BOOK CLUB: Uncommon Pleasure by Anne Calhoun
1 – What was the inspiration for this duology?
Ty first appeared in a Quickie I released through Ellora’s Cave called ON THE EDGE. I intended him to play a very minor role in the story when I drafted it, but the moment he showed up at No Limits, the bar where so much of the action takes place, he was a smart-ass, wounded as hell, and honestly, a little more interesting than the hero, John, at that point. I had to consciously tell Ty to go sit and be broody elsewhere while I finished John and Lucy’s story.
Later I was approached to write Ty’s story for an opportunity that didn’t pan out. This left me with a finished novella…and Sean, another hero who intrigued me in a completely different way. I wrote Sean and Abby’s story later in 2011, with the idea of writing a book comprised of two separate stories woven together by the characters’ decisions and choices.
2 – Your work is often novellas or shorter stories, but they never seem to short change the romance. Is writing in a short format more challenging or easier for you?
It depends on the story. By far the most difficult 5K words I’ve ever written is Transformed, which appears in the Agony/Ecstasy anthology Jane edited. I spent WEEKS on that story. On the flip side, I’ve written and polished 45K novellas in a month (doesn’t sound fast, but for me, that’s fast). Full length novels are automatically more difficult because there are more balls in the air – the romance, the erotic component, the secondary characters, the plot.
As for not short-changing the romance…that’s the whole point! If what the characters do in bed (or against a wall, or in the back seat of a car) doesn’t land like a grenade in their relationship, then I’m not doing my job as a romance writer.
3 – Ty would definitely classify as a slow to warm up hero, occasionally being deliberately cold to Lauren. Did you worry at all the readers would have a hard time identifying or rooting for him?
LOL! No! I was pretty sure Ty was a classic wounded alpha. I was more worried readers would find Lauren’s confident response to him off-putting. She’s no blushing virgin, not by a long shot. There’s one scene where Ty’s behavior might cross the line from wounded into mean, but I like a big fall before the HEA. J
4 – Thematically, all romances are about the redemptive power of love, but this theme seems intensified in cases where the heroes have experienced the theater of war. Why do you think this is?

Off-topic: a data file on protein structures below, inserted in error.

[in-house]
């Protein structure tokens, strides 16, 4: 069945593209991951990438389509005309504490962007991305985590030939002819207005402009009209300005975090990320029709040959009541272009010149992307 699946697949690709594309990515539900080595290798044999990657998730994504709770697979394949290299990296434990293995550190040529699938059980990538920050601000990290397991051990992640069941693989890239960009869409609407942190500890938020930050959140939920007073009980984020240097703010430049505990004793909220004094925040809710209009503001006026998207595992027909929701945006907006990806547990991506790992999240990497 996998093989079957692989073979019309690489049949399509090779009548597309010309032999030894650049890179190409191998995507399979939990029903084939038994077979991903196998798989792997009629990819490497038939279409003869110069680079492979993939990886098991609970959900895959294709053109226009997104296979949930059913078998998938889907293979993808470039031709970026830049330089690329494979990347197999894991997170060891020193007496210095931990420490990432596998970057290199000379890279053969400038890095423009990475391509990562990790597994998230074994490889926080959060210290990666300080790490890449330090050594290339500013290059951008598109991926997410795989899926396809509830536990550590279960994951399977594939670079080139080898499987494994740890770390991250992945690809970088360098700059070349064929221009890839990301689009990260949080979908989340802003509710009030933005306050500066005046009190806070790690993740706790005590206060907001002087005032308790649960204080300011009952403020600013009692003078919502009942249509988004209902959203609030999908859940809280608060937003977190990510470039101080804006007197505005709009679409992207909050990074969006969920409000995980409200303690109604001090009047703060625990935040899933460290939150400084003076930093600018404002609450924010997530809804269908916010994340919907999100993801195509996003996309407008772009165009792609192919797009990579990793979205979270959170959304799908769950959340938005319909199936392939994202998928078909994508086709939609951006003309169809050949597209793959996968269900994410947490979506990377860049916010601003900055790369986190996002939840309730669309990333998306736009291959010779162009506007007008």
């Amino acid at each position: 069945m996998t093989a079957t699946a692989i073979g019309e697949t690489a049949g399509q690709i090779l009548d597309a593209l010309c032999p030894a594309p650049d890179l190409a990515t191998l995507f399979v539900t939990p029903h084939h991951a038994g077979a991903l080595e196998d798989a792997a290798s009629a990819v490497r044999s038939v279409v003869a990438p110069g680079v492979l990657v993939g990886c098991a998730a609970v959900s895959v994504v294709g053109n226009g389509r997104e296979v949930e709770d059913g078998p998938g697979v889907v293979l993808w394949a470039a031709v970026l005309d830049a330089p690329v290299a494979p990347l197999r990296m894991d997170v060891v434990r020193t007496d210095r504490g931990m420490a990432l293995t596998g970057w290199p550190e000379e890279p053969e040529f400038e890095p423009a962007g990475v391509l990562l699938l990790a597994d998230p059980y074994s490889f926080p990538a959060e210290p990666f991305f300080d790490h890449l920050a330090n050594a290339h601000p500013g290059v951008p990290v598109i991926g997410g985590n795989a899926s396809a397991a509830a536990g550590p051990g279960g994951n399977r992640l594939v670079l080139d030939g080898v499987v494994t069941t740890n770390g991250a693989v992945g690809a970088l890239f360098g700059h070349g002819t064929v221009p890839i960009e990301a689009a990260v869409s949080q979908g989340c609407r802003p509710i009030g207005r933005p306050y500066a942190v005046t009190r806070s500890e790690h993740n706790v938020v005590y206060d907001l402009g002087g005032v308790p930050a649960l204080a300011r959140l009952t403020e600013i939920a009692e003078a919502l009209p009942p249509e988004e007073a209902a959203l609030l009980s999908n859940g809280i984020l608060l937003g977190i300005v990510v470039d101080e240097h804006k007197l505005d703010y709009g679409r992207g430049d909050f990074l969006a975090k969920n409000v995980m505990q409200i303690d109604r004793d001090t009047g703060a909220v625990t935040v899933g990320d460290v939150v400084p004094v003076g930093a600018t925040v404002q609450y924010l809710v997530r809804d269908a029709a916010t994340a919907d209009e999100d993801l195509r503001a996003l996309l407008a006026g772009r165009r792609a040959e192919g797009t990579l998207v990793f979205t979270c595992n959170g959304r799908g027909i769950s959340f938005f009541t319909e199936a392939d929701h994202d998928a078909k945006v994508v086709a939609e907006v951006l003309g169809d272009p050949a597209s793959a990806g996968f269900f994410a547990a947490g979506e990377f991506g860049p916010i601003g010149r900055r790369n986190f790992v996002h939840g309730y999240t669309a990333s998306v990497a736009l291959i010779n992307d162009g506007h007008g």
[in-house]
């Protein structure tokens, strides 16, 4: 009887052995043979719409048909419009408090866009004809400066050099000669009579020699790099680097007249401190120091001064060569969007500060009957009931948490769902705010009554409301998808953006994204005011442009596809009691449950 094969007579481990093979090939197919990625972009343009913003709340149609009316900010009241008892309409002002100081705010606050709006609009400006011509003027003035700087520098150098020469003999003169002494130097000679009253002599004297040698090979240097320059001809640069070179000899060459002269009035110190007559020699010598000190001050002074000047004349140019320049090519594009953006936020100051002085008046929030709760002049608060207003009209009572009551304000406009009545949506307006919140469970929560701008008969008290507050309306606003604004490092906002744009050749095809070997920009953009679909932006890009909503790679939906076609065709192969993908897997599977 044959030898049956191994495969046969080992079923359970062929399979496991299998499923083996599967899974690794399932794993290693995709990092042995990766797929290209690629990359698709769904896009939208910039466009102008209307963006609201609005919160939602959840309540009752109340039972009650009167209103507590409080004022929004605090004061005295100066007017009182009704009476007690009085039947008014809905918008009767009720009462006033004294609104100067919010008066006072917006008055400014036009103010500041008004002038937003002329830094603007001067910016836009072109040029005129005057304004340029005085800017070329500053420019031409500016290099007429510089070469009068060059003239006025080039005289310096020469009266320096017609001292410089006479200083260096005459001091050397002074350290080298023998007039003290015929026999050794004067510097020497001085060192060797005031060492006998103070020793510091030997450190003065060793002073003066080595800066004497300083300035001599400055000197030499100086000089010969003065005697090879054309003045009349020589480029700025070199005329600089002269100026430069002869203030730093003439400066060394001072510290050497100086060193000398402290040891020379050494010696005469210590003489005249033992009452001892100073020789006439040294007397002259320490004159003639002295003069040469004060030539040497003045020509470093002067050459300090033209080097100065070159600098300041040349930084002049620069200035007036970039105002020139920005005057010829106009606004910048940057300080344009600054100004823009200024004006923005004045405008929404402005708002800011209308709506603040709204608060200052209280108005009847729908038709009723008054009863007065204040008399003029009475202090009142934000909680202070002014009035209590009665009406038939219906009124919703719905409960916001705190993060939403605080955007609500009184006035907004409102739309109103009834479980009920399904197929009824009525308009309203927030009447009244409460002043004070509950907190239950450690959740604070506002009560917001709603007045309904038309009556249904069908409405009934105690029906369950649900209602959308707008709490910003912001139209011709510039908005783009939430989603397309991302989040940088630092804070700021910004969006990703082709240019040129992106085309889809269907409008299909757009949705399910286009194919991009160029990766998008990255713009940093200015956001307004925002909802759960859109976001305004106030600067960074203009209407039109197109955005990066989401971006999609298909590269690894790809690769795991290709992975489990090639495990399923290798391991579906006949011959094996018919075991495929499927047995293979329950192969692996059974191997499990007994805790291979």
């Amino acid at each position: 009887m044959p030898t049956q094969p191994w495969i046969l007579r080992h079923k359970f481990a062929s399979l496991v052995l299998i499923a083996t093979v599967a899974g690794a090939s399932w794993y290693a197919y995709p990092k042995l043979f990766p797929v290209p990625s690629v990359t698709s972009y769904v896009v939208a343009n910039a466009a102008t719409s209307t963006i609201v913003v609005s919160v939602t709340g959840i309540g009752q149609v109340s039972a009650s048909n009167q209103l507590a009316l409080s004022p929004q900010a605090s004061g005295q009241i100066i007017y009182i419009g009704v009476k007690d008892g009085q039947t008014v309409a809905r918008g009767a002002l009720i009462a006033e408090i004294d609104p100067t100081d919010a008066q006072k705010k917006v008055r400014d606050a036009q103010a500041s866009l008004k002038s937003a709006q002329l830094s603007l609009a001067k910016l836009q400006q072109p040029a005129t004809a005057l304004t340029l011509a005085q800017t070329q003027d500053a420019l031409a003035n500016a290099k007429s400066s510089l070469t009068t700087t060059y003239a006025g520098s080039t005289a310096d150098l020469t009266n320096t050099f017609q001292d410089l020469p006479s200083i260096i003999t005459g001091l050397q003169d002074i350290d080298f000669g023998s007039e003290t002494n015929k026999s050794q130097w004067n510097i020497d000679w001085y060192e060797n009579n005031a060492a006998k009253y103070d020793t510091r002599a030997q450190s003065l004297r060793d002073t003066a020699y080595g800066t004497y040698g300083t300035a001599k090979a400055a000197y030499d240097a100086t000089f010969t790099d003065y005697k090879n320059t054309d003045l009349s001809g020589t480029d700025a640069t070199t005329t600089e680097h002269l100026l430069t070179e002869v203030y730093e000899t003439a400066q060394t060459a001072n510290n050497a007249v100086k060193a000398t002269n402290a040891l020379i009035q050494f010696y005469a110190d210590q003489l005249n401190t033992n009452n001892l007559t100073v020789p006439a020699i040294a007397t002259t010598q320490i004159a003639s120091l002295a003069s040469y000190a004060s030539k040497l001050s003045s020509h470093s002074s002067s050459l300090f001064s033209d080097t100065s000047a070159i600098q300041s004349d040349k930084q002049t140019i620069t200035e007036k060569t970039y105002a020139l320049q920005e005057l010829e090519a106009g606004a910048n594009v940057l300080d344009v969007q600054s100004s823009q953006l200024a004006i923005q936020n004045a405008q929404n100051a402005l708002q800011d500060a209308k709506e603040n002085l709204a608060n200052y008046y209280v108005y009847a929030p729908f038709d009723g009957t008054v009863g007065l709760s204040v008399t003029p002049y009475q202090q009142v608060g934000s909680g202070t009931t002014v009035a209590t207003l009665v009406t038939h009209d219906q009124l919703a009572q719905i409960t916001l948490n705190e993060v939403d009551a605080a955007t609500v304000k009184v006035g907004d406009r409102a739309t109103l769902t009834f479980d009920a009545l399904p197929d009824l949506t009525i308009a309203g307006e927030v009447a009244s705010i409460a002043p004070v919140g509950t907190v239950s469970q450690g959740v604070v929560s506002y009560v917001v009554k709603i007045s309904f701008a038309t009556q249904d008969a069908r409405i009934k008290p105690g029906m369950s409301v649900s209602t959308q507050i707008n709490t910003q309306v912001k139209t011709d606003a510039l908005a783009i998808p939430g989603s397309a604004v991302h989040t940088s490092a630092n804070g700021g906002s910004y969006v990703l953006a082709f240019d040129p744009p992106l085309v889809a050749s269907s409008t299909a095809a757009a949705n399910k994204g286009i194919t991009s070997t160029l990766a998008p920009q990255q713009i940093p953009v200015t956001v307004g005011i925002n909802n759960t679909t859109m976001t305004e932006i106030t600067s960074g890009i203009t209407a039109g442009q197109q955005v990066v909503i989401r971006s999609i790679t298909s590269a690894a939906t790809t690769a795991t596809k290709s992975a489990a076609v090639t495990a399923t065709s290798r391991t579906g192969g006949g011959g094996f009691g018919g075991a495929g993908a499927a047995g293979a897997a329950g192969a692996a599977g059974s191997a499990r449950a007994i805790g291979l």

As a writer I’m very interested in the aftermath of war, in how that kind of service and experience affects the characters’ relationships with the people they love, or want to love. Ty and Sean both served in Afghanistan, and for both of them, that experience wreaked havoc on their relationships. Ty’s haunted by something he feels he should have prevented, but didn’t. Sean felt he had to choose between the girl he left behind and the men under his command, but that fifteen months he was a platoon lieutenant isn’t the rest of his life. Making those choices, facing combat, will change a person forever. The people who willingly put themselves on the front lines of anything – war, police work, social service of any kind – provide good fodder for creating complex characters with wounds and fears. They know things about themselves and the world that make it harder to love…and make their love that much sweeter in the end.
5 – Sean is one of my favorite hero types, a Caregiving Alpha, which is quite a juxtaposition from Ty. Was this a deliberate choice?
I love Sean. I freaking, flat out love him. I love his nuances, I love his patience, I love his brains and his determination, I love how he sees his flaws and tries to overcome them in his own geeky way. So yes, it was a deliberate choice.
6 – Was the decision to include ménage scenes in both stories and editorial choice? Or yours? And how do you think the scenes inform the story and the development of the relationship between the romantic leads?
The decision to include ménages in both stories was entirely mine, and intentional. I mirrored the final sequences to set up a sexual chain of events that trigger actions and emotional consequences for all the characters.
Ty’s fighting his attraction to Lauren, so he tries to drive her away by suggesting she sleep with Sean. Lauren, because she’s sexually adventurous and not about to let Ty get the upper hand, ups the ante by suggesting the ménage, something she never would have if she knew about Sean’s situation with Abby. Because Sean’s distraught over losing Abby for good (or so he thinks), he agrees to the menage. But during that ménage Sean learns something about who he is and what he wants that night, so he sets out to get Abby back. When Abby finds out what Sean did with Ty and Lauren, she makes a decision of her own, one that’s motivated by hurt and fear – the same fear she’s had all along with Sean, that she’s not enough for him – and sets up the second ménage.
Characters are composites of their experiences. They do things that are perfectly in character (Ty and Lauren) and they normally wouldn’t (Sean and Abby), with consequences all around. In other words, bringing someone else into bed will impact their relationship with each other, with the third character, and all of their relationships as well…especially if things are already strained (as they are in romance novels)!
Over to you readers, what did you think of Uncommon Pleasure?